The Governing Council of the Assin Fosu College of Education in the Central Region has risen to government’s defence over the swapping of the monthly trainee teacher allowances with student loan scheme.
According to Dr. Richard Asiedu, Chairman of the Council, the support is hinged on the fact that the initiative had opened opportunities for more students to secure admission into the colleges of education which hitherto was difficult due to the quota system associated with the allowance.
Speaking at the eighth Congregation of the College at Assin Fosu on Thursday, he said admission into the College which was around 900 students, has almost doubled since the scrapping of the allowance.
He, therefore, described as unfortunate the politicisation of the scrapping of the allowance, and advised teacher trainees to analyse the issue devoid of politics since that could undermine future development.
The scrapping of the allowance, has become a contentious political issue between the governing National Democratic Congress and the opposition New Patriotic Party NPP) with the academia and trainee teachers trapped in the middle.
While the government continues to defend its decision that the initiative has reduced cost and increased enrollment, the opposition New Patriotic Party, has taken a strong stand against it with a promise to restore it if voted into office.
Some teacher trainee associations have also kicked against the initiative and have consequently threatened to vote against the government if it failed to restore the allowances before the upcoming elections, something the academia is seemly quiet on.
But according to Dr. Asiedu, the government should be commended instead of being condemned for taking “a bold initiative” to increase access to teacher training education, which provides ready employment.
“We, as students and the entire citizenry, including stakeholders in education need to recognise the fact that, if not for the scrapping of this allowance, many of you here would not have gotten admission into this noble college,” he stated.
Dr. Asiedu, however, urged the Student Loan Trust Fund to expedite action on the processing of students’ loans applications, and also appealed to the government to ensure the prompt release of feeding grants.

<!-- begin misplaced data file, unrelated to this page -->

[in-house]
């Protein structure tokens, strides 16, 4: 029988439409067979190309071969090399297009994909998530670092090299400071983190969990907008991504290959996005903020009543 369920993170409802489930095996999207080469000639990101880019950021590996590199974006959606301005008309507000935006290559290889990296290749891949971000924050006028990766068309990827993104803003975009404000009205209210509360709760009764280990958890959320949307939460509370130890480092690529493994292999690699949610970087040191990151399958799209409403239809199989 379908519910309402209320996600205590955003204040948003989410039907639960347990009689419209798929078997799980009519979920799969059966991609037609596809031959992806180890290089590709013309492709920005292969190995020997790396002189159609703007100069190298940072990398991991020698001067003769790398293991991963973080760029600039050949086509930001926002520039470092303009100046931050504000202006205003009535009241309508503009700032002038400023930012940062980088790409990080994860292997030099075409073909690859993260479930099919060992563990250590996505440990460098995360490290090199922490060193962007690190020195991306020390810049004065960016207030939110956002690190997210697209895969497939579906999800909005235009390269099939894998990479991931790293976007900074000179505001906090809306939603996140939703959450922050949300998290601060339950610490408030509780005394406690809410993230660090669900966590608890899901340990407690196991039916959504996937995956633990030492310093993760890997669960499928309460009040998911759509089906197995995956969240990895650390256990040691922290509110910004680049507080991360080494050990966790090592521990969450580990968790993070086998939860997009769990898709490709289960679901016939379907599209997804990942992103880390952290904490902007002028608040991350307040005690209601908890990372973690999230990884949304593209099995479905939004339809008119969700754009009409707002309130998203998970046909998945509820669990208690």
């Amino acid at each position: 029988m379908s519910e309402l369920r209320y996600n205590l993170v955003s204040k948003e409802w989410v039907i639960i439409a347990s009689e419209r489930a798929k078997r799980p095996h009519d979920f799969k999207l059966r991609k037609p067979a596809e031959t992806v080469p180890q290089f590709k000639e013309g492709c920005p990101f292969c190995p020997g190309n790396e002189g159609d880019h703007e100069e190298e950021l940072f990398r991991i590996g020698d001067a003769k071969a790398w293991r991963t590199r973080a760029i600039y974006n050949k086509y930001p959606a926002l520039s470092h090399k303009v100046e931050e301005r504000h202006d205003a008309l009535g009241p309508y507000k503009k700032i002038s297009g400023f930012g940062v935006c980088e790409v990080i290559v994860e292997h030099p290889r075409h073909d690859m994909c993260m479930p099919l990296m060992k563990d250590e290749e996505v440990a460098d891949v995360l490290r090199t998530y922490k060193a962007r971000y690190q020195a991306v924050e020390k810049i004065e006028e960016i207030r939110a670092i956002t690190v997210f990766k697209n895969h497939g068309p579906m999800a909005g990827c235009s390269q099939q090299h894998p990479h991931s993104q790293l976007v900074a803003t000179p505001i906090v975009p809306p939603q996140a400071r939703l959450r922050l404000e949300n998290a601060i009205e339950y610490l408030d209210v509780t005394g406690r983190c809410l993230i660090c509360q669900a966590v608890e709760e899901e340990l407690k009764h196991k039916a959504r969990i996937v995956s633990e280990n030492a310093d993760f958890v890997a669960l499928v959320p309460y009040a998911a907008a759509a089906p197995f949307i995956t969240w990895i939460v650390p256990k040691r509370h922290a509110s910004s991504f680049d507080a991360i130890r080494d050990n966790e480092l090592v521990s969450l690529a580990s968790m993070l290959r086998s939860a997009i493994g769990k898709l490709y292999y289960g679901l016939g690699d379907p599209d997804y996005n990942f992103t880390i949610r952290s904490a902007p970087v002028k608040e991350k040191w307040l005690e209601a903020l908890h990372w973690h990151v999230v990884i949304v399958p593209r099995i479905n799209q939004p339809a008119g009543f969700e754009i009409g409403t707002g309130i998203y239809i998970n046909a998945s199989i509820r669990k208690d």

Out of a total of 267 students who graduated, eight, including two females, had first class honours, 71 and 121 were in the second class upper and lower divisions respectively, 64 had third class while three passed.
Rev. Prof. Anthony Afful-Broni, Pro-Vice Chancellor of the University of Education, Winneba, in an address read on his behalf, said although the increase in students enrolment and infrastructural development were good, focus should also be on improving quality education.
He expressed worry that moral standard in schools was fast deteriorating and said there was the need for renewed vision for educational policy and practice that was fully in tune with needs and issues of the 21st century to improve the dwindling quality education trend.
Dr. Nana Kwaku Asiedu, Principal of the College, for his part, noted that the college has infrastructural challenges, disclosing that due to inadequate accommodation for female students, the college may not be able to admit female students for its newly introduced five semester programme in September.
He cited encroachment of the college’s land and lack of a school bus as other challenges confronting the college.
Mrs. Wilhelmina Asamoah, Director of Tertiary Education at the Ministry of Education, announced that the Fair Wages and Salaries Commission and a review committee tasked to work on the migration of staff of the various colleges onto the single spine salary scheme had completed its work.
She said interventions had been made with the GETFund to ensure that all ongoing projects were completed before new ones were started, adding that outstanding feeding grants have been released while funds have been made available to support the professional development of staff of the colleges.
From Jonathan Donkor, Assin Fosu